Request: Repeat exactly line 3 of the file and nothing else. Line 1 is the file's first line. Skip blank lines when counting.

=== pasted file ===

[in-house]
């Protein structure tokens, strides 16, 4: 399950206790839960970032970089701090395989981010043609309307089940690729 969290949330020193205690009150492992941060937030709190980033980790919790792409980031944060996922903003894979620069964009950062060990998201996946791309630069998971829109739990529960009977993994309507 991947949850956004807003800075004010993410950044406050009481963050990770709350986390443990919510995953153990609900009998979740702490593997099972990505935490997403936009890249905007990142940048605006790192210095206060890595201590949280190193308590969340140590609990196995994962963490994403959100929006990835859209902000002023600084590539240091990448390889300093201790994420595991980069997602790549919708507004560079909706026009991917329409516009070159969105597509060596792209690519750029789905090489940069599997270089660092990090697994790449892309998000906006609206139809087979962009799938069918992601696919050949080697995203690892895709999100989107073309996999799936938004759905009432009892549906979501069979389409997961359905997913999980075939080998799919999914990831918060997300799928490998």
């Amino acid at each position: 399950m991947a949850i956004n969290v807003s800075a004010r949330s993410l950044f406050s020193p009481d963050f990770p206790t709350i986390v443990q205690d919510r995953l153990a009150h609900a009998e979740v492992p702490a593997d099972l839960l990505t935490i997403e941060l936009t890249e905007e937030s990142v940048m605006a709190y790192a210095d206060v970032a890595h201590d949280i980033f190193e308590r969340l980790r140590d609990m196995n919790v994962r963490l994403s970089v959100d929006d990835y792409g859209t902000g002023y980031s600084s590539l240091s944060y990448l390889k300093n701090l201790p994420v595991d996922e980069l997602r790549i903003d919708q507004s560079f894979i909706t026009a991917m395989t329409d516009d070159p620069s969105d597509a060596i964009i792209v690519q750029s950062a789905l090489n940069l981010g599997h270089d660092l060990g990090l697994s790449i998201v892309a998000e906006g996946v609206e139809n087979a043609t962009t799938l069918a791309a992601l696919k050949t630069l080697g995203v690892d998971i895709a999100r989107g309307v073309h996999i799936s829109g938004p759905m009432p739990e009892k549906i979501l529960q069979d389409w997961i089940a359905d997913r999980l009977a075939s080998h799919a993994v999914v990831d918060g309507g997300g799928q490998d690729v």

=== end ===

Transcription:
């Amino acid at each position: 399950m991947a949850i956004n969290v807003s800075a004010r949330s993410l950044f406050s020193p009481d963050f990770p206790t709350i986390v443990q205690d919510r995953l153990a009150h609900a009998e979740v492992p702490a593997d099972l839960l990505t935490i997403e941060l936009t890249e905007e937030s990142v940048m605006a709190y790192a210095d206060v970032a890595h201590d949280i980033f190193e308590r969340l980790r140590d609990m196995n919790v994962r963490l994403s970089v959100d929006d990835y792409g859209t902000g002023y980031s600084s590539l240091s944060y990448l390889k300093n701090l201790p994420v595991d996922e980069l997602r790549i903003d919708q507004s560079f894979i909706t026009a991917m395989t329409d516009d070159p620069s969105d597509a060596i964009i792209v690519q750029s950062a789905l090489n940069l981010g599997h270089d660092l060990g990090l697994s790449i998201v892309a998000e906006g996946v609206e139809n087979a043609t962009t799938l069918a791309a992601l696919k050949t630069l080697g995203v690892d998971i895709a999100r989107g309307v073309h996999i799936s829109g938004p759905m009432p739990e009892k549906i979501l529960q069979d389409w997961i089940a359905d997913r999980l009977a075939s080998h799919a993994v999914v990831d918060g309507g997300g799928q490998d690729v």